After some good Italian food and some easy sleep I headed out for Day 2. I didn’t realize that the route today has a good bit of pavement so the first 50 miles flew right by. I saw an unexpected grocery store (Public) right off the route and treated myself to an awesome deli sandwich (and a ton of peanut M&Ms, I was craving those the whole time) The next 40 was a mixture of forest service roads, more sand, even more sand, some more sand, and finally some pavement (never thought I’d be GLAD to ride pavement on my mountain bike). There is a super long “rails to trail” section and I got to ride quite a few miles through it. When I got to where I planned on spending the night, Ridge Manor, it was 4:30, I still had 1.5 hours of daylight left, and I knew I’d hate myself if I stopped now. The longest mountain bike ride I’ve done in my life was the day before at 100 miles, so why not try for 140 to get to the next town. After all, I had lights, and it was still nice outside.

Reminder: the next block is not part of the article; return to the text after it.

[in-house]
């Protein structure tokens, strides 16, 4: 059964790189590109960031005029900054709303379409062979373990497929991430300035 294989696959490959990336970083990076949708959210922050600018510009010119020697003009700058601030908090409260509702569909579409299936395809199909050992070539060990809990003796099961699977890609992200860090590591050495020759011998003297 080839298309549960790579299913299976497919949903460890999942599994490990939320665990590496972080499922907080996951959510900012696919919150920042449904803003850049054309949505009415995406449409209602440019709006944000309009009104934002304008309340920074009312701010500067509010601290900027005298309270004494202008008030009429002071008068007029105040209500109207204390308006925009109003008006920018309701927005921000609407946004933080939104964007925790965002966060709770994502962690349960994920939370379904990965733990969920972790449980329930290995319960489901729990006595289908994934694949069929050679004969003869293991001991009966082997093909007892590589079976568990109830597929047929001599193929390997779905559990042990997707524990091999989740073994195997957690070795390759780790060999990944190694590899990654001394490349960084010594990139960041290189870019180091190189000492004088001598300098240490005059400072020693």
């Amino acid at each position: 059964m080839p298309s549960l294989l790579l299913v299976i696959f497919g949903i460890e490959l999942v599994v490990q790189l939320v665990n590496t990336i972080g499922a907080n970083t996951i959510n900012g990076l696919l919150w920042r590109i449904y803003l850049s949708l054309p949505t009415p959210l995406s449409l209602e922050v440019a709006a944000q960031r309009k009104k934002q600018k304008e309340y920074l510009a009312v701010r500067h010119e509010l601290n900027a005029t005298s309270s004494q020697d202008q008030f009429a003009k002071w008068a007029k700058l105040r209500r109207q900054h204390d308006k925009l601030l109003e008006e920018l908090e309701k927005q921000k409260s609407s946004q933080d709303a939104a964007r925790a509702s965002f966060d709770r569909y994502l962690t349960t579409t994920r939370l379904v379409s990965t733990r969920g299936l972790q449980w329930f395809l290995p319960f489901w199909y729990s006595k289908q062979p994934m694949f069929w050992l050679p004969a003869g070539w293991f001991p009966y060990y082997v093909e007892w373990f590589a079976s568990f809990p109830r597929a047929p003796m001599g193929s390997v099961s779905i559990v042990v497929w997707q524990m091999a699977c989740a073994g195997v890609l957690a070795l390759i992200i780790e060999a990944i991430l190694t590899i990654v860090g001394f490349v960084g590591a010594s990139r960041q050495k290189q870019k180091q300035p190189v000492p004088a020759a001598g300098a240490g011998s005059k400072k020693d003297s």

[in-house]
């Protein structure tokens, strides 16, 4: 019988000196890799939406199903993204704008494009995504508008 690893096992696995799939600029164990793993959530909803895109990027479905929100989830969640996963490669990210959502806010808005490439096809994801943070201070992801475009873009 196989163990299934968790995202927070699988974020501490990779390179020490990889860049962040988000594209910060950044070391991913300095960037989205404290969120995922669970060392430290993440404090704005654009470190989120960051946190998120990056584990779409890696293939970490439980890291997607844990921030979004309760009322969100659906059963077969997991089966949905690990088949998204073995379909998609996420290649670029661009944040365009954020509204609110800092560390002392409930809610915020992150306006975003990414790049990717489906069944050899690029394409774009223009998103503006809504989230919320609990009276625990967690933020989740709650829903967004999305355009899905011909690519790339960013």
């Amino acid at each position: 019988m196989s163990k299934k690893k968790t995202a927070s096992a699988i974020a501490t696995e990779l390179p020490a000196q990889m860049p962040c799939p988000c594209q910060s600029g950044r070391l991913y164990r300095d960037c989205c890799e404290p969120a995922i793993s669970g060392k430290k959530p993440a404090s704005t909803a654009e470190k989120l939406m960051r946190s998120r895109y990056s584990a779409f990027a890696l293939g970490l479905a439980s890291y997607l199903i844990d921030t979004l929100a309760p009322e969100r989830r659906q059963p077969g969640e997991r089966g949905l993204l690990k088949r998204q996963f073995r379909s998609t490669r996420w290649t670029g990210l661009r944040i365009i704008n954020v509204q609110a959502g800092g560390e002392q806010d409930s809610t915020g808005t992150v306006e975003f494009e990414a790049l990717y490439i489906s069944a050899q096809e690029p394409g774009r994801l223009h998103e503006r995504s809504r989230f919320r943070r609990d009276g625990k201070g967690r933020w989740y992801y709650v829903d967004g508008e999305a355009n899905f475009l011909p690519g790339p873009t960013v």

Did I mention there was some sand?

I hit a gas station for some dinner, pushed through and hit the Croom singletrack north of town. There is about 10 miles of pretty technically challenging singletrack, especially with a 40lb loaded bike, and I had to walk a few sections but it was still really fun. It shot me out on some country back roads, and I just spun along and enjoyed the stars. Spent some time with my lights off riding to the moonlight. I was a bit worried about some back country rednecks, but didn’t encounter anyone at all. I was feeling really good considering the mileage, and I knew I hit what I read about earlier: Diesel Mode. It’s basically when your legs and heart are too tired to go hard, but they feel just fine going a certain speed, and for some reason you feel like you can just go forever at that pace. At around 10pm I rolled into Inverness after 142 miles and 13 hours on the bike. Long day and I was ready for a burger! I ate, turned on the TV in the hotel room and instantly fell asleep.